The Alhambra is a very big place. It’s not just one single site with a staircase or two. It covers quite a few acres and has a number of buildings to explore as well as the towers and battlements of the Alcazaba. Because of that, it makes sense that any tourist worth her salt would be wearing runners at the very least. Jeans and a t-shirt would also be a lot more comfortable than more exotic outfits.
Bearing the above in mind, it’s always worth a jolly good chuckle when people appear at these places in completely inappropriate clothes. Take the woman in the photograph below.
I’m not at all critical of her general sense of style. I am somewhat mystified why she thought it sensible to wear clunky heeled shoes, fishnet tights and a cocktail dress to visit the Generalife. Particularly when the fellow with her was wearing jeans, a hoodie and runners.
Our clothing, obviously was completely appropriate for the conditions and situation. It was slightly chilly first thing so we had fleeces on but these were soon discarded as we started the long trek that was today’s tourist session.
The Alhambra was on Mirinda’s bucket list and, as far as I’m concerned, should be on everyone’s. It is an amazing place. It brings together the early Moorish influences of early Southern Spain with the Catholic devastation of my favourite psychopath, Isabella.
Our tour started in the beautiful Nasrid Palaces. When you book your ticket you have to indicate a time for this visit and you have to be there for that time or you’re not allowed in. They limit the people to visit at any time because of the nature of the buildings. Anyway, our time was 9:30 and, given we only had a short walk from our hotel, we made it in plenty of time. Time, in fact, for Mirinda to run off and find a guide book while I waited in line.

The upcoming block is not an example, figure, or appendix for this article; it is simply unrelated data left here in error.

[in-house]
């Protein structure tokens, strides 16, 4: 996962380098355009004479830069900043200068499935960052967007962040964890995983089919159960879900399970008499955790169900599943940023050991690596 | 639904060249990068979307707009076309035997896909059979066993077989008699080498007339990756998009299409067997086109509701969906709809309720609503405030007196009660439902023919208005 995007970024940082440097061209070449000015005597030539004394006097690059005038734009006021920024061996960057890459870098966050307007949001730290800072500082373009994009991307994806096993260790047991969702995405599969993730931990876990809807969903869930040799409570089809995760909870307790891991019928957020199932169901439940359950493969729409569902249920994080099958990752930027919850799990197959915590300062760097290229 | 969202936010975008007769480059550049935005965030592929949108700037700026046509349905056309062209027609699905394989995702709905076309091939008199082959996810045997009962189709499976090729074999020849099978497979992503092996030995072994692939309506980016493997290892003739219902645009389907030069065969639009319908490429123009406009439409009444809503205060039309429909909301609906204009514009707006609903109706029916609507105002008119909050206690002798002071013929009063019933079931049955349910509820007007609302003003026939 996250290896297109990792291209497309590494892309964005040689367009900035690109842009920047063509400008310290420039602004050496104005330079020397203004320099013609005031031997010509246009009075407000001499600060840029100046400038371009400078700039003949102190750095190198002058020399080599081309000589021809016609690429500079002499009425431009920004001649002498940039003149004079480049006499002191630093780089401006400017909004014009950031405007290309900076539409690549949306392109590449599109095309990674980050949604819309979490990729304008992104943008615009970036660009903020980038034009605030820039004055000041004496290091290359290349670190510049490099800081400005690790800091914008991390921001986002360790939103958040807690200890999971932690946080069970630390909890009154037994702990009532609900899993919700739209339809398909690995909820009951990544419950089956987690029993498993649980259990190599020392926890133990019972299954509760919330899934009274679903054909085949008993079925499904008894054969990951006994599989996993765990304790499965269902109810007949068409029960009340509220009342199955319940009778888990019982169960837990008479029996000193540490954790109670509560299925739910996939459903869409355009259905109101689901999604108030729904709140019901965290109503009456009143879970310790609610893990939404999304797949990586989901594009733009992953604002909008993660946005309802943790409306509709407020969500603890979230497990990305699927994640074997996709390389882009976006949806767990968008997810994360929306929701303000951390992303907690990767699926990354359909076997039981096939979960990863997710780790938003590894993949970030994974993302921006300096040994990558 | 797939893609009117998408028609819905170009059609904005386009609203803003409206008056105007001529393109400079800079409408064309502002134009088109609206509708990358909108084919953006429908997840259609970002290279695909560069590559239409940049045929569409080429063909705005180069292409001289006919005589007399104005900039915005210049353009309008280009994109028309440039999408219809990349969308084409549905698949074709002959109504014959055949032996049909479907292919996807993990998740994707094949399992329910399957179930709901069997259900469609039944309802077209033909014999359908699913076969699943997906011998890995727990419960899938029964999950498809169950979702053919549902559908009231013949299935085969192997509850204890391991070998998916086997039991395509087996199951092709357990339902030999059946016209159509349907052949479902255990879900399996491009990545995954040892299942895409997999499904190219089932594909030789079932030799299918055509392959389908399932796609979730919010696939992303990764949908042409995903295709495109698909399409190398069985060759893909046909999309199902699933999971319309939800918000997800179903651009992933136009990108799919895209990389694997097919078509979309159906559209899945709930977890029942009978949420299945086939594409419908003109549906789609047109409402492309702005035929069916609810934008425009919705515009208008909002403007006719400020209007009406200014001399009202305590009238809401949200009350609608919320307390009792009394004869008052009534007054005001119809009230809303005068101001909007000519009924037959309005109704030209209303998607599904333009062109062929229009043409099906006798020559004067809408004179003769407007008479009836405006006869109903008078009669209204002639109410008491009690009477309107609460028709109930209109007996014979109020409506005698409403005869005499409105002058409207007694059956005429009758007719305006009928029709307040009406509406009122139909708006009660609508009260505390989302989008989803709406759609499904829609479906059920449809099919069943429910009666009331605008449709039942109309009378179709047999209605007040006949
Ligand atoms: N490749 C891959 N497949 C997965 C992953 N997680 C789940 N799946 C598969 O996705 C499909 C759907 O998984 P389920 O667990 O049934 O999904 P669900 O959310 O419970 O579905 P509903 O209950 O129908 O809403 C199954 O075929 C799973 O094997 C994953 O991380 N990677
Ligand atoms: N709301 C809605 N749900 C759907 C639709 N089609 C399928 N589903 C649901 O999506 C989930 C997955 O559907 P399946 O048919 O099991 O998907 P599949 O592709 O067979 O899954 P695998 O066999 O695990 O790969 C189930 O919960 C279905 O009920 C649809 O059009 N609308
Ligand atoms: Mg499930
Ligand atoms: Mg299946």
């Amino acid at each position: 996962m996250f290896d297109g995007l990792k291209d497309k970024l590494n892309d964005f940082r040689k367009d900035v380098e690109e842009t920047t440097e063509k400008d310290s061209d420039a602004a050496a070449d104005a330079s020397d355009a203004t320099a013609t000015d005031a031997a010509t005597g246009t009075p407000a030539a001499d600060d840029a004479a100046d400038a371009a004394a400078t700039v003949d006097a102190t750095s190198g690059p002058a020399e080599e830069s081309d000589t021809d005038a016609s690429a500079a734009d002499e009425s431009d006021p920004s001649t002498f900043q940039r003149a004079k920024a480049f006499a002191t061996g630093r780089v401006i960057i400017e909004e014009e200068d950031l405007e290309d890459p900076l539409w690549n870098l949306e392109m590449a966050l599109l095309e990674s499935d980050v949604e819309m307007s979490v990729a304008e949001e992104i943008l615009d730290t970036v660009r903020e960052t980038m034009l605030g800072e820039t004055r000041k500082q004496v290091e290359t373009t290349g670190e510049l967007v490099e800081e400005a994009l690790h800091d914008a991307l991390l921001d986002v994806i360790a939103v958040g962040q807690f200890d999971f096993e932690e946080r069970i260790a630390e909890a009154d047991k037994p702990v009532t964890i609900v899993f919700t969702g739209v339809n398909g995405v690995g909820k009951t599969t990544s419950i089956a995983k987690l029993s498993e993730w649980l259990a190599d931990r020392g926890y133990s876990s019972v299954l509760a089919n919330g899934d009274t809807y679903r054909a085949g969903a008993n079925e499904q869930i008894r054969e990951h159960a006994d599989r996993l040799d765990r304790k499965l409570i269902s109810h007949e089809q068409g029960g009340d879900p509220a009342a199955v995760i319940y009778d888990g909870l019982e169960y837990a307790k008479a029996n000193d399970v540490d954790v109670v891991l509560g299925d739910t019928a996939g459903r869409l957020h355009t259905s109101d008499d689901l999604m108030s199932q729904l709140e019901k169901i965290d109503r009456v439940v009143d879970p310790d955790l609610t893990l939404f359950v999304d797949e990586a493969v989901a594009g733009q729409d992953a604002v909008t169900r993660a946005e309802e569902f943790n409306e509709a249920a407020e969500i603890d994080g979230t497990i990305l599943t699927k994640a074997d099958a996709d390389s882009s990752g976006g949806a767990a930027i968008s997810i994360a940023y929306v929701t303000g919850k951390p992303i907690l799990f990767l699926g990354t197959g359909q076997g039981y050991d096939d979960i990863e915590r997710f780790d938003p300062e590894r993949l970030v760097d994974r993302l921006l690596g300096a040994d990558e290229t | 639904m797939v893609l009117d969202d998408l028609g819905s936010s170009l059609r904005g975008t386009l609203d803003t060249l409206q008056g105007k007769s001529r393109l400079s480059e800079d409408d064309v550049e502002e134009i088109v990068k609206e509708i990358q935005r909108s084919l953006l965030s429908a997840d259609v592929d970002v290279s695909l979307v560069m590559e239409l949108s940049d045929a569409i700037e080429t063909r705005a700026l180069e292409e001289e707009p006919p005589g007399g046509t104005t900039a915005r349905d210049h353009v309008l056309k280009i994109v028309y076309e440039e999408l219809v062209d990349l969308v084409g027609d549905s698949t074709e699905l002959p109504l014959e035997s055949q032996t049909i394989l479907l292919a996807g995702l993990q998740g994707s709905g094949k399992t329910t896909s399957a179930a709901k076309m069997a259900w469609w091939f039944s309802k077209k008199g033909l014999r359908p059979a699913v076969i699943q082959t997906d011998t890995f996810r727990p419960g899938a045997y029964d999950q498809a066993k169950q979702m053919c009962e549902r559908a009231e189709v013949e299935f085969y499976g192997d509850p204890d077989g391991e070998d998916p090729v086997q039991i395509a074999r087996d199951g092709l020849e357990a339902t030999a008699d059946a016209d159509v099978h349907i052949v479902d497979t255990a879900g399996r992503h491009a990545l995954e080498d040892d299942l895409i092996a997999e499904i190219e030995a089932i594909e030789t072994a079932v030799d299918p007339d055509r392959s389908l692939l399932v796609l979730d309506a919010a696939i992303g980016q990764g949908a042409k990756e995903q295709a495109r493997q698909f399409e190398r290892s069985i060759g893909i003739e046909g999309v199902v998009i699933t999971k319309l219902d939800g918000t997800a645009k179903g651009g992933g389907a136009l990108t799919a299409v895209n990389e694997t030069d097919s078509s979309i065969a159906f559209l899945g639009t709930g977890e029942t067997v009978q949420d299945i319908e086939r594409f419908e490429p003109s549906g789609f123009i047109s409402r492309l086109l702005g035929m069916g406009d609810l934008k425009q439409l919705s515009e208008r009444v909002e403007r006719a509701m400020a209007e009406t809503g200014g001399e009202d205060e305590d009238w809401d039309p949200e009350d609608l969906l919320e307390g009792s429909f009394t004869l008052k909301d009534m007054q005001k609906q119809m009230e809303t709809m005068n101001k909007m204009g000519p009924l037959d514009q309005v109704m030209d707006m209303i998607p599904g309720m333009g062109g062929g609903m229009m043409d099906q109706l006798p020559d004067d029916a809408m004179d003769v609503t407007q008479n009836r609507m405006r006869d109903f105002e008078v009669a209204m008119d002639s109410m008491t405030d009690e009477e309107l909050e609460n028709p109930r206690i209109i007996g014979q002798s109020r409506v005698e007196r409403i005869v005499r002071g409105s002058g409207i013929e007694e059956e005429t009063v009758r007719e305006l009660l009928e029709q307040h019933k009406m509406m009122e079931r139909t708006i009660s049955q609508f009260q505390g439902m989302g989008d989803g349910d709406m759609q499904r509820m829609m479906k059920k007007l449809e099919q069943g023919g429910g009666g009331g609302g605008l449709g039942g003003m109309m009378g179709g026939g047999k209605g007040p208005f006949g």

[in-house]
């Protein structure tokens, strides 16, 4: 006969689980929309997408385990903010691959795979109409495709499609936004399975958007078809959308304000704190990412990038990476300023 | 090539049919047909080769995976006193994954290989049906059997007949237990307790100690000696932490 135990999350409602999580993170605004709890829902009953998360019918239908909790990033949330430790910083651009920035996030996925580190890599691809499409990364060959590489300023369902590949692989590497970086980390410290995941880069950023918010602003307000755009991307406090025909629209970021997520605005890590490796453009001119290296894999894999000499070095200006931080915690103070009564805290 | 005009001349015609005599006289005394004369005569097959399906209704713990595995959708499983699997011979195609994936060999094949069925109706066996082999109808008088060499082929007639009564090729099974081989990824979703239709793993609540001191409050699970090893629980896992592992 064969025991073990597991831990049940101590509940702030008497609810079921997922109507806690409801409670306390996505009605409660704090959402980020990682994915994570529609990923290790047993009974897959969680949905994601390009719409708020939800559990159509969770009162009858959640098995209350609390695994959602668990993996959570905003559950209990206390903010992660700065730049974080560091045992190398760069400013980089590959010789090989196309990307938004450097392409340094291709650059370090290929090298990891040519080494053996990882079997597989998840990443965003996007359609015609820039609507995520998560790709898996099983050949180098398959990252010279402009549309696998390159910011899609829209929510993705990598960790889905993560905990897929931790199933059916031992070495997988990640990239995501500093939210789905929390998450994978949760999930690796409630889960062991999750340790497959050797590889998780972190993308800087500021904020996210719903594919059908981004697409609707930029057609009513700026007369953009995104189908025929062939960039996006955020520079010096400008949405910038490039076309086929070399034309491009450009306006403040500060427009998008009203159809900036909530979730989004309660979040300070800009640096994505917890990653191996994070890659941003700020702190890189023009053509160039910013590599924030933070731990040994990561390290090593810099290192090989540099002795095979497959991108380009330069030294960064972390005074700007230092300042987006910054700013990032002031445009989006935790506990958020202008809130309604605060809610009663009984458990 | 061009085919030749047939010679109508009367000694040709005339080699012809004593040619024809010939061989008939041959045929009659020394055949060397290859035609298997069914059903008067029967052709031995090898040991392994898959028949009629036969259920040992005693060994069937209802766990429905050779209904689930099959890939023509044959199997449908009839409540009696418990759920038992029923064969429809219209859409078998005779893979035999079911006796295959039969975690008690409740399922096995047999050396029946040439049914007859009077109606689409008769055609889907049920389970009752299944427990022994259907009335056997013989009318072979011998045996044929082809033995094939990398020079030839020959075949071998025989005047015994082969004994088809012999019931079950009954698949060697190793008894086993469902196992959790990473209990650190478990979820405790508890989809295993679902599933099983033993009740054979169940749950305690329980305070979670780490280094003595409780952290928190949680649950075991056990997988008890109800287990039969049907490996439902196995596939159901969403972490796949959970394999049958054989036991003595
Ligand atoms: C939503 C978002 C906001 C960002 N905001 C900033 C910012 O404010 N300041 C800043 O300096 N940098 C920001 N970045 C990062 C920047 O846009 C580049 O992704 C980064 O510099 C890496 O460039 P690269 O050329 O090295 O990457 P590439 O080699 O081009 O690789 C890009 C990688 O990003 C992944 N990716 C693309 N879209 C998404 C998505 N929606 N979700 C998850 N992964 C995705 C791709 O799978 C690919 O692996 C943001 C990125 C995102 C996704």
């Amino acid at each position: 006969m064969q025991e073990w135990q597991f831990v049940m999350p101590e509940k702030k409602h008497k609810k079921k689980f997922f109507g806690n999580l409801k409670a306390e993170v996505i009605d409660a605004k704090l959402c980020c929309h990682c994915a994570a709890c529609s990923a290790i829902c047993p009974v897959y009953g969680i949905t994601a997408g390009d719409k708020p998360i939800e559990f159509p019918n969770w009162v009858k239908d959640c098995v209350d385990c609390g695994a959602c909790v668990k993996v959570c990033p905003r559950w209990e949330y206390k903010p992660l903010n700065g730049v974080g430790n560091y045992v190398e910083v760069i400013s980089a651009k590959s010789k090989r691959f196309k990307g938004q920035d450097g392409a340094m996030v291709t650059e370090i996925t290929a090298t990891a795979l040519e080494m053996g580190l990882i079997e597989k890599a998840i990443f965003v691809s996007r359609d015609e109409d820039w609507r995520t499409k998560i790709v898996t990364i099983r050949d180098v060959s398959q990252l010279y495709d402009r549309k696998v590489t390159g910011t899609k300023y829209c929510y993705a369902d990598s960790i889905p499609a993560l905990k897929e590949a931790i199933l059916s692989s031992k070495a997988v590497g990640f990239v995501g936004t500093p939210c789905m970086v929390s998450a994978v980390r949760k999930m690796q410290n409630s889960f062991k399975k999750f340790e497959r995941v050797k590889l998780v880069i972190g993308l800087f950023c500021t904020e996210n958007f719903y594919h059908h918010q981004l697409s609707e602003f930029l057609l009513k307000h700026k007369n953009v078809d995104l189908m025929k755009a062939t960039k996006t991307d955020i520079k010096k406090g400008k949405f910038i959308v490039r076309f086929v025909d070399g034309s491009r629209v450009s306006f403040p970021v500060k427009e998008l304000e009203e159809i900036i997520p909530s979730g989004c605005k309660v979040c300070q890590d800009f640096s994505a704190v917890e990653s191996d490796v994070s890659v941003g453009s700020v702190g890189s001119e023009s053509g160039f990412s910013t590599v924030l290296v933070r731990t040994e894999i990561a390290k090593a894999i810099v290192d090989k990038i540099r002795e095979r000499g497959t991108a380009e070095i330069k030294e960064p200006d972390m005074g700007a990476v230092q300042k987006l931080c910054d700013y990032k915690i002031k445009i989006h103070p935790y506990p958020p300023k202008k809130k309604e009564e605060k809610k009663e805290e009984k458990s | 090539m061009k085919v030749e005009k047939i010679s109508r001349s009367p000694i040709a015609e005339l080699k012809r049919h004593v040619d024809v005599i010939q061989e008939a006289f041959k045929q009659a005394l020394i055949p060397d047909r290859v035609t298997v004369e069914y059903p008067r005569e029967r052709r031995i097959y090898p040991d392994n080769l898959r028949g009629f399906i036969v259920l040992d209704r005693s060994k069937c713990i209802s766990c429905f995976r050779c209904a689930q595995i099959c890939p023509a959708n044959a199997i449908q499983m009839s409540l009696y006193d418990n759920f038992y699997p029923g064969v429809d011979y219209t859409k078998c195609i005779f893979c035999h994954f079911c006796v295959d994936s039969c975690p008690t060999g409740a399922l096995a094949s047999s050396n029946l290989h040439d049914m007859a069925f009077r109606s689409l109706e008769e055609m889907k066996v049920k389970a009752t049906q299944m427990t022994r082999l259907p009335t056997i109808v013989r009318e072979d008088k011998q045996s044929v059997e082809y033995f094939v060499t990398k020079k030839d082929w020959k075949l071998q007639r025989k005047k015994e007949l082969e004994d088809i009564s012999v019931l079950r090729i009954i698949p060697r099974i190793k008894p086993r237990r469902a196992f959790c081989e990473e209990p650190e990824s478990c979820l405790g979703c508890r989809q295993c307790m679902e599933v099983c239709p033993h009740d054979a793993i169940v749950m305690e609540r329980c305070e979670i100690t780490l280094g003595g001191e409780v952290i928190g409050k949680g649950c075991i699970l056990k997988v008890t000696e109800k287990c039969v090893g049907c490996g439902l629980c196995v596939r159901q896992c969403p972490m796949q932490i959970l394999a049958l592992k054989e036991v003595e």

The inside of the Nasrid Palaces is exquisite. It reminded me a lot of a couple of places we saw in Marrakech. The walls are decorated with Arabic script and geometric patterns which seem to flow on forever.
Captivating is the only word to describe the whole place. As you flow from room to room passing water features and rills drifting seamlessly between room and sky, you feel at peace without really knowing why…especially given the constant stream of tourist groups.
Actually I wasn’t that bothered by the hordes (except for a bit later when an Italian chap was driving me a bit mental at the Generalife). And there were hordes. Today was All Saints Day in Granada so there was a lot of people on holiday who’d figured it was a good day to see the Alhambra…along with the other 5,000 visitors.
Having spent a good hour or so walking through the Nazrid Palace, we moved on to the Alcazaba, one of the oldest parts of the entire complex and, quite obviously, meant for defence.
It sits at the end of the promontory, overlooking Granada. Strong and defiant, the yellow sandstone shining golden in the sun. The view from the tower (where Boabdil surrendered to Isabella and Ferdinand) is spectacular, particularly on yet another beautiful day.
We were getting pretty worn out at this stage so we stopped for a coffee in a lovely (and popular) outdoor coffee spot before heading back to the garden behind the Nasrid in order to head for the Generalife.
The Generalife (it means either ‘market garden’ or ‘estate of the architect’) was a sort of summer palace for the rulers – Moorish and Catholic. It sits on a ravine separated hill overlooking the Alhambra complex. To access the palace, the visitor must wend their way through some gorgeous gardens, meandering all the way. There’s even a massive outdoor theatre to admire. But, then, eventually, you reach the palace.
Again, there’s more water features and a very successful effort at bringing the outside and inside together in perfect harmony.
Eventually we’d had enough and headed back to the Paradore terrace cafe for a late but well earned lunch.
A few hours later, we collected our luggage from the Paradore and wandered a hundred feet down the road to our next place of residence, the Hotel America, a quirky little place. Without a lift.
Tomorrow we leave Granada for Cordova. Feeling a bit sad as we’ve fallen in love with Granada.
PS: Just a note in passing. Late in the day we went for a walk down to the Carlos V Palace which was closing, and I spotted a group of four nuns, all dressed in blue. At one stage two of them had managed to head off into a big arch while the other two were busy talking. The two left behind suddenly noticed they’d been separated and dashed off to join the others. They looked quite joyful. I think it’s probably the first time I’ve ever seen a nun running. Well, except for Sally Fields I suppose…and Julie Andrews.